January 20, 2004

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         Energy Facts          Energy Links     Back to Alternative Energy Home
lightbulbWHAT IS ENERGY?
     Energy is the ability to do work. Work can be carrying, moving or lifting something, warming something, and lighting something. Energy is needed to make our world work.
The Energy Story from Energy Quest, California Energy Commission

     Energy comes in many different forms -- heat (thermal energy), light (radiant energy), mechanical, electrical, chemical, and nuclear energy. All forms of energy are stored in different ways. These sources are divided into two groups -- renewable (an energy source that we can use over and over again) and nonrenewable (an energy source that we are using up and cannot recreate in a short period of time.)

Renewable and Non-renewable Energy from the Energy Information Administration

    nuclear power
Today we get most of our energy from NONRENEWABLE ENERGY sources. These include the fossil fuels -- oil, natural gas, coal, and nuclear energy. Fossil fuels were formed over millions of years by heat from the Earth's core and pressure from rock and soil on the remains of dead plants and animals. Another nonrenewable energy source is the element uranium. Through a process of nuclear fission we split uranium's atoms to create the heat used to make electricity.   

Petroleum      Natural Gas        Coal        Nuclear energy

Non-renewable Energy

sources include solar energy, which comes from the sun and can be turned into electricity and heat. Geothermal energy from inside the earth, wind, biomass from plants, waste and hydropower from water and ocean tides are also renewable energy sources.

Renewable energy sources are also called ALTERNATIVE ENERGY

We'll learn all about it here.

There are advantages and disadvantages to all sources of energy. Some disadvantages are cost, pollution, danger, and availability. Scientists are always looking for better sources of energy that might limit the disadvantages.

solar cells hot springs
wind turbines
pine tree

     Solart PanelEnergy from the sun is called Solar Energy. We can all feel the heat from the sun. We can use this heat for our energy needs: to heat buildings, or warm water. Small devices called, photovoltaic cells, can turn light energy straight into electricity. How do we harness the power of the sun? Just click here to learn more or visit Dr. E's Energy Lab from the US Department of Energy.

The sun is the most inexhaustible , renewable source of energy known to man.

     We can get energy directly from the heat inside the earth. This is called Geothermal Energy. Miles below the earth's surface lies hot rock called magma. The heat from this rock rises to the earth's crust in certain spots and warms underground pools of water. Southern Idaho has many of these spots and scientists are developing ways to use this energy to heat homes, other buildings and swimming pools.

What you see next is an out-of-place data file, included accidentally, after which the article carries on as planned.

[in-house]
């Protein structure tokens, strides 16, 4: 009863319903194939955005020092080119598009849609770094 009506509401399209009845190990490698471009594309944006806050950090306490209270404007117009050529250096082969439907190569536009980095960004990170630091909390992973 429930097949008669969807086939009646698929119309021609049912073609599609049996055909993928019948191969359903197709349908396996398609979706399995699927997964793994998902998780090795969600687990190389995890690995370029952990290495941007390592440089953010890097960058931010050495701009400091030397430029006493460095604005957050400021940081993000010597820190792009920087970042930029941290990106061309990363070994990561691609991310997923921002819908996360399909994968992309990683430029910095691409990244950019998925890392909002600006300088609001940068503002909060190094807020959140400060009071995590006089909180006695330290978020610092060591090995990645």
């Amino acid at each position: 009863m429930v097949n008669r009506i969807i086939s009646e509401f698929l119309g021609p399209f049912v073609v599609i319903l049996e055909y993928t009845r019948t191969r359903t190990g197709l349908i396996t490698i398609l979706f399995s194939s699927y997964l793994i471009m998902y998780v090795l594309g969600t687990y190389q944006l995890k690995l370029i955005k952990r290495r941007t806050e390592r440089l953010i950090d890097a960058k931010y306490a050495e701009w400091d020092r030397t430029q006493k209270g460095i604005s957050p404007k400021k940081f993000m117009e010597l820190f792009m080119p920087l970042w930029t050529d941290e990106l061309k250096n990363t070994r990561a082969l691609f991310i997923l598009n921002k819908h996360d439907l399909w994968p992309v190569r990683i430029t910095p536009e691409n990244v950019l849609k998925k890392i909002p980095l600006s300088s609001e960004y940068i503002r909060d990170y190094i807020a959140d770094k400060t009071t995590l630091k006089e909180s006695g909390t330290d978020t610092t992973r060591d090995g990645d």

Energy from the Earth's core, from the Energy Information Administration will tell you more. You can also watch a geothermal energy slide show.

Find out about Geothermal Energy Research at Idaho National Engineering and Environmental Laboratory

     Wind TurbinesWind PowerWindmills have been used for a long time to grind grains and pump water from wells. Modern windmills, called wind turbines, are now used to generate electricity. Wind turbines can be very big and built in groups known as a wind farm. Small wind turbines can be used to charge batteries To see how much electricity they produce and exactly how they work, just click here. This website has good photos of different kinds of turbines.

    Hydroelectric Dam The water in rivers can be used to make hydropower. Dams create large lakes. Water from the lake flows through machines called turbines which are connected to generators that make electricity. Water has the power to make electricity for whole cities! For more about the power of water just click here.

     The oceans may eventually provide us with another source of energy. We may be able to use the ocean's tides and the ocean's waves. 70% of the earth's surface is covered with water...that's a lot of waves that can be used for energy! Learn more from The Energy Story 

     Biomass and Waste You may be surprised to learn that the countryside can provide excellent sources of energy. Dead trees, left-over crops, sawdust, and clippings can be used to produce electricity and fuel. These sources are called "biomass."

     The trash we produce everyday can also be used as fuel. When waste is burned in incinerators it gives off heat which can be used to make electricity or to heat buildings. If waste is buried in a landfill, the gas it gives off as it decomposes can be collected and used.

      To find out more about how wood, crops and trashcan provide energy for us, click here.

Trash Can

There have been many great  Pioneers in Energy. Read the biographies of people who have contributed to energy and science discovery, inventions and research.

      Now that you're becoming experts about energy, and alternative energy, you'll need to know some things you can do to "save energy. Follow Roofus as he shows you his energy efficient neighborhood.
Move to more Links         Consult the Energy Glossary
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